From Southern staples like bread and butter pickles to approachable high-end crudo, 2023 marks a year full of flavor. Our most popular recipes stem from recently released cookbooks, new restaurant openings across the South, and deep-dive interviews with our favorite Southern chefs. With standouts like bacon fat cornbread and homemade biscuits, it’s clear nostalgic classics ring true, but we’re excited to notice lesser-known ingredients emerge on this most popular recipes list with Appalachian candy roaster squash and Peruvian aji rocoto peppers.
2023 had us sipping on natural wines and low ABV cocktails, piling classic sandwiches high, exploring Filipino cuisine in Jacksonville, Florida, scanning the South for artisinal cheese cultures, hosting aperitivo hour, and assembling our own tamalada. Whether you’ve joined us in frying, dicing, cheese-pulling, or sipping, it’s been our pleasure to accompany you in the kitchen.
10 Recipes You Loved in 2023
A savory, and herby solution to a quick meal, our skillet chicken is low-ingredients and low-effort. Pan seared in a Southern kitchen staple, the cast iron skillet, this chicken emerges crispy and juicy drenched in rich flavor from the herbs and garlic. Serve alongside fluffy mashed potatoes or toss in some vegetables to cook in the leftover juices.
The Collard Melt by Mason Hereford is a mainstay on the menu at Turkey and the Wolf. It’s so delicious, it is highlighted in the “Enjoy Every Sandwich” section of Hereford’s new cookbook. Throw together this creamy melt with a bite of crunchy coleslaw paired with a spicy Russian dressing and don’t forget the mainstay ingredient: collard greens.
Want homemade biscuits without raiding the pantry? Make this easy two-ingredient biscuit recipe from Nathalie Dupree. Though simple, these biscuits turn out plump, fluffy, and flaky. Serve with jam, butter, or honey or as a quick-made side with your favorite soups and stews.
Inspired by the Greek avgolemono soup at Platia Greek Kitchen in Frisco, Texas, Alex Snodgrass, of the Defined Dish, offers this easy recipe for lemon chicken soup that you can recreate at home. While most versions you find in Greek restaurants use a creamy lemon-egg sauce, Snodgrass uses pearl couscous to provide creaminess. Loaded with lemon, fresh herbs, and hearty chunks of rotisserie chicken, this soup brings plenty of warmth and brightness on a chilly evening.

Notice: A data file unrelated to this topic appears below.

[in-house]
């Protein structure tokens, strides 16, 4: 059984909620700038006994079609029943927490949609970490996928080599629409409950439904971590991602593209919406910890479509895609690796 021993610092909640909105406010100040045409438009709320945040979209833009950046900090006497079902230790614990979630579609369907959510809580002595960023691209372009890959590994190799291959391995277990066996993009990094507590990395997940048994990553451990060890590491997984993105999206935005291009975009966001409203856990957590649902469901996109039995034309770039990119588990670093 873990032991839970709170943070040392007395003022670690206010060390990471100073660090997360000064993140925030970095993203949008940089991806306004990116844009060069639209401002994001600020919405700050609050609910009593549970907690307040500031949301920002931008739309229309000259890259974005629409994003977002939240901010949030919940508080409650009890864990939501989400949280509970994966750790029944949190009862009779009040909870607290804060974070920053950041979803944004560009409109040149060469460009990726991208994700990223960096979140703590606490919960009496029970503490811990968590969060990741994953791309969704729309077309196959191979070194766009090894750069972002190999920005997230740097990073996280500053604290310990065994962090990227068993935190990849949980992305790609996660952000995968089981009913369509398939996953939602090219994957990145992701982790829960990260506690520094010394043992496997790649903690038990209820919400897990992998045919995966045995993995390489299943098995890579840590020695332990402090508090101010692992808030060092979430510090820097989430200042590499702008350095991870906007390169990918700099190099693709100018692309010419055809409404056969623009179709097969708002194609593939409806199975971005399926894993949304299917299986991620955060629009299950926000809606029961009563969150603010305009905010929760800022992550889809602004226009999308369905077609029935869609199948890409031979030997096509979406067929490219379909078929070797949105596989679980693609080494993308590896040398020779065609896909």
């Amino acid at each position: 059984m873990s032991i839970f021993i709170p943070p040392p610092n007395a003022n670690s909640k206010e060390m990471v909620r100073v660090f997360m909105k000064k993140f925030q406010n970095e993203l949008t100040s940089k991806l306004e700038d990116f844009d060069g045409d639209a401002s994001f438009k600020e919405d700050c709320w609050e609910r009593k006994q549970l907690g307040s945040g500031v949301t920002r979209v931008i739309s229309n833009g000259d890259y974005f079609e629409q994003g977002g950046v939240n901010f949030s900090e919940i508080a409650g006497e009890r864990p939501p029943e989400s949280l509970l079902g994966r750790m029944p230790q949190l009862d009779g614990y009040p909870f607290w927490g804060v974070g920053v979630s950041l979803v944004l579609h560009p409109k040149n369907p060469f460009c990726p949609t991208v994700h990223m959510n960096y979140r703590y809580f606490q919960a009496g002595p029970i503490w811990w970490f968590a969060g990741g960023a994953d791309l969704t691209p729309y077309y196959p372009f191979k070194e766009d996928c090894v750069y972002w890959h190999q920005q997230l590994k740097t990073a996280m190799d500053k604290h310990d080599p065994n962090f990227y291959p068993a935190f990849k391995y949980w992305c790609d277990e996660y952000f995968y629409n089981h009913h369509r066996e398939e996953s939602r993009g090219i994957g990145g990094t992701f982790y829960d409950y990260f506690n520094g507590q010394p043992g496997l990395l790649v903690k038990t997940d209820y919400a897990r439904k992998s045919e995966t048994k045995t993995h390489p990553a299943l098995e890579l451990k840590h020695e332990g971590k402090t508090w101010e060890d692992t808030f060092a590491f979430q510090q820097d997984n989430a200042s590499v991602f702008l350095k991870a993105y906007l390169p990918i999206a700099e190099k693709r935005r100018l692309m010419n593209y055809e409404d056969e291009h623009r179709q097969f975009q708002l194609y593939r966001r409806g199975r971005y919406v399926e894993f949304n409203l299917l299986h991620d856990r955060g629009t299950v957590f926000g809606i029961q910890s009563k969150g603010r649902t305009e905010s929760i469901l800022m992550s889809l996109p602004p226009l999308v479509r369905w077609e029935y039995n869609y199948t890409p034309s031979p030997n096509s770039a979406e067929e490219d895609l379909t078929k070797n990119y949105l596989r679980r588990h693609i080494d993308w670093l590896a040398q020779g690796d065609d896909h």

This refreshing red snapper crudo recipe from chef Rene Ortiz at Launderette in Austin, Texas, is a upper-scale dish that is approachable enough to make in your own home. With spicy Peruvian peppers, bright citrus, avocado, and spring onion, the crudo balances zest and oil with crisp, savory undertones.
Sara Bradley of Freight House in Paducah, Kentucky, designed her bacon fat cornbread to taste exactly like the one her grandmother made for family gatherings during Bradley’s childhood. Although her grandmother Lula never followed a recipe, Bradley developed this cornbread to lighten the bacon fat’s decadence with tangy buttermilk. Pouring the batter into a ripping hot skillet caramelizes the edges before it even begins baking—the key to its crisp exterior and custardy interior.
Matthew Raiford shares this soul food-inspired blackberry doobie in his cookbook, Bress ‘n’ Nyam, saying, “A doobie is kind of like a cobbler, but it’s more akin to sweet dumplings. Serve warm with fresh whipped cream, vanilla bean ice cream, or a scoop of one of the gelatos. Once you take a bite, you’ll taste summer for real.”
This cocktail, served at Lyla Lila in Atlanta, upgrades the traditional dirty martini by using an olive oil wash in the place of brine. The resulting cocktail is silkier, smoother, and more complex in its texture. Use with your preferred gin or vodka and garnish with a lemon peel or olive.
From the Appalachian traditions of western North Carolina, we get candy roaster squash, a versatile squash for different recipes, from pasta sauces to desserts. The team behind Ilda shares how they prepare candy roaster squash over an open fire, slow cooking to perfection before adding to creamy cavatelli, which they nickname “gnocchi’s little cousin.”
Plenty of quirky pickles can be found below the Mason-Dixon, but there’s nothing like the crunch and tang of a classically pickled cucumber to punch up a sandwich or midnight snack. Bread and butter pickles are a Southern staple, a legacy from back in the day when sugar was used as preservative in the South’s sweltering climate. Find our step-by-step guide for bread and butter pickles here.
- by Erin Byers Murray
- by TLP Editors
- by Erin Byers Murray
- by TLP Editors